4 Steps for Implementing Your Remote Work Policy

Communication Articles / Human Resource Management
4 Steps for Implementing Your Remote Work Policy

Working remotely is becoming increasingly common. Thirty-seven percent of Americans telecommuted in 2015, a Gallup poll found. By 2020, 50 percent of Americans are expected work from home. Offering remote work options can help companies attract and retain top talent. But successfully implementing a remote worker policy takes some adjusting to maintain clear workplace policies and procedures while still allowing employees the autonomy and flexibility they desire. Here are four steps for implementing an effective remote work policy.

Define the Scope of Your Remote Work Policy

For legal and liability reasons, it’s important to have your human resources department design a clear and consistent remote work policy, says HR outsourcing provider Insperity. Some positions may lend themselves to remote work more easily than others, so to be consistent, you should clearly define what positions are eligible for remote work options. You should also specify whether the position is remote-only or involves a combination of in-office and remote work, as well as whether hours are fixed or flexible.

Create policies for how to handle key hiring and managerial issues, such as whether new remote workers will be subject to a trial period. Design a process for requesting, reviewing and approving remote work requests from employees. Think through any potential liability issues, such as whether an extended workday will qualify for overtime, for example.

Establish Your BYOD Policy

Employee devices are likely to figure into any remote work policy, which can raise security issues, making BYOD guidelines an important component of your overall policy. CIO contributor Jonathan Hassell says the foundation of a good BYOD policy is defining which devices are permitted. For instance, will you require devices with the latest security features such as the iPhone 7 Plus with fingerprint scanning, or are passcode-protected devices sufficient?

Regardless of which devices you allow, you should establish strict security policies that apply to all devices, such as password length requirements, what apps will be allowed and what apps will be banned. You should also define which apps and data are owned by your company and whether devices should have a partition between company and personal data. Your BYOD policy should further include a statement about which support updates will be provided by your company. Don’t forget to include an exit policy defining how to handle devices and data when an employee leaves your company.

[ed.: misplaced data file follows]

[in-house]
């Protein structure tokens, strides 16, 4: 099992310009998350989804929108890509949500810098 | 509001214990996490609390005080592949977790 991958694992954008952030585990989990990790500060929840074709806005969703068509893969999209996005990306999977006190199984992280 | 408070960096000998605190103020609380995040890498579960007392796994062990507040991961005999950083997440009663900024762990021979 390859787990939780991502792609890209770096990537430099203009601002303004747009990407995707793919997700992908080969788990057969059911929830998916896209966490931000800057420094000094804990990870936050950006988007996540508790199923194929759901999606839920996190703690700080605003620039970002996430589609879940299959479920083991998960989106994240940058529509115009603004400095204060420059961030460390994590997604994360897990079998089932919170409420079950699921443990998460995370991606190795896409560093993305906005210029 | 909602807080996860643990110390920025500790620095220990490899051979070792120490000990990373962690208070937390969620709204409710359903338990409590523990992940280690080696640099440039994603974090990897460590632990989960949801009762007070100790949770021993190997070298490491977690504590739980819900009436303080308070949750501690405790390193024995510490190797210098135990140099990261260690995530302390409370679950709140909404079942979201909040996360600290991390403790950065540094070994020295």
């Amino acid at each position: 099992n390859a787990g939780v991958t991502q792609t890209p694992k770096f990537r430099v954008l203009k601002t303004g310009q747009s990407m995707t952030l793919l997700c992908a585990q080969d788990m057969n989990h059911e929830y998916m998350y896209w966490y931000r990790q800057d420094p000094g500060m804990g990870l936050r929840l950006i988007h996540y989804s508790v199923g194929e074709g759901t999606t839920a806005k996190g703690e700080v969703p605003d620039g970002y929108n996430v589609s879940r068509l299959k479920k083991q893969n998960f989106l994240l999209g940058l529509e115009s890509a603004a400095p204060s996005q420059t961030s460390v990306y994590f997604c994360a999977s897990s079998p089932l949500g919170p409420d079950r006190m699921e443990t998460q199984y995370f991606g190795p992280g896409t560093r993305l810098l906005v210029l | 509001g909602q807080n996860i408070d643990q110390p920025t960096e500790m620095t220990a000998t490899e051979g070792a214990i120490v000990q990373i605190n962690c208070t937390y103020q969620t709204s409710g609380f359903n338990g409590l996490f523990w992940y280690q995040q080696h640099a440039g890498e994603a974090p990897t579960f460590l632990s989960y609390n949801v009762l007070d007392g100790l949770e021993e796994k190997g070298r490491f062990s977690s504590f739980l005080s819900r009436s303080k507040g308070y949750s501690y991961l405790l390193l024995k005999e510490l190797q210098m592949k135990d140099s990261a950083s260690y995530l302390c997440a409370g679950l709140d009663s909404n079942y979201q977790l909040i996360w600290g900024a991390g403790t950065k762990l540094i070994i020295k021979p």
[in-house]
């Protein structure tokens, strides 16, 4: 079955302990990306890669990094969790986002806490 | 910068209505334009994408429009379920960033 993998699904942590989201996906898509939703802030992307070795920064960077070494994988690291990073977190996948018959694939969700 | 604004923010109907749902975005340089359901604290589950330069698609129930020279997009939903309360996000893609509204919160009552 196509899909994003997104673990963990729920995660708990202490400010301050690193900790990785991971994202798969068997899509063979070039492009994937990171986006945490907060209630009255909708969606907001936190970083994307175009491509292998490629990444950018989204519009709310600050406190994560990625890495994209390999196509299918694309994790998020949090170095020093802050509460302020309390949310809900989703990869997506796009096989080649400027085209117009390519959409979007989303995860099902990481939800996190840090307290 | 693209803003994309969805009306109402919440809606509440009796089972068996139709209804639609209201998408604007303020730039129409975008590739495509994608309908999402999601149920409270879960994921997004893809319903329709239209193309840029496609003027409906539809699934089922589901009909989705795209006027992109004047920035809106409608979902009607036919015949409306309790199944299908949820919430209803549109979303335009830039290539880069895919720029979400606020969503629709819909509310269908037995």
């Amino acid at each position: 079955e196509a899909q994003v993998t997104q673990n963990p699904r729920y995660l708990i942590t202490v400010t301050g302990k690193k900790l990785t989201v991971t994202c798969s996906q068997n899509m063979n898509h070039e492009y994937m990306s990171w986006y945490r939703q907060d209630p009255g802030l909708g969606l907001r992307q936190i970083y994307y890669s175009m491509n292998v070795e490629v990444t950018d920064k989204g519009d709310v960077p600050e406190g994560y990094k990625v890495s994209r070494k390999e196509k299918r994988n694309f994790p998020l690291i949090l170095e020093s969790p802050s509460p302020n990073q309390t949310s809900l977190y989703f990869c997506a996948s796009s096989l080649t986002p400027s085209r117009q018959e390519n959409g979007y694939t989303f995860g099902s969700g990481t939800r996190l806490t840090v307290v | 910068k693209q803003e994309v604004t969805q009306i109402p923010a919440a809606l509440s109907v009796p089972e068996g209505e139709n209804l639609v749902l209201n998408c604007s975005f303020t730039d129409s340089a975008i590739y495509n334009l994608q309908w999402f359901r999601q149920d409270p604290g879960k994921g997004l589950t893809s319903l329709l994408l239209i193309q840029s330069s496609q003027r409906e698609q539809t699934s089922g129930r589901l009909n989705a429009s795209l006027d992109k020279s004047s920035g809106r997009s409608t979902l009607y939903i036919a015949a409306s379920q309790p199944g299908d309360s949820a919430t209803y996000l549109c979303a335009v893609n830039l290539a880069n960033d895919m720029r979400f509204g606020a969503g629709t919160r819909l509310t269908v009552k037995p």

Set up Your Communications and Project Management Platforms

Communication and project management are essential for any effective remote worker strategy. You should decide whether your management and your remote team will communicate through traditional tools such as email or newer tools such as Slack and Skype.

You will also need to decide what project management platform to use for assigning work and supervising progress. Some project management platforms allow you to set deadlines without tracking the hours your employees clock, while others include time-tracking mechanisms. Inc. provides an overview of some of today’s top remote work project management options, which include Asana, Basecamp and When I Work.

Set up Your Payroll Procedures

How you handle payroll remotely is another vital consideration. Tax planning is one part of the equation. SBA contributor Barbara Weltman advises that companies employing remote workers should use tax experts or outside payroll specialists due to the complexity of issues associated with remote income tax withholding and employee reporting.

Another element is your mechanism for distributing payments. Options include payment processing services such as PayPal, bank transfer direct deposits, traditional payroll services and enterprise-oriented solutions such as Payoneer and Transpay. Differences between these alternatives include global acceptance range, transfer and conversion fees and ease of use for senders and receivers. Hubstaff contributor Andy Baldacci provides an overview of these various options and their pros and cons.

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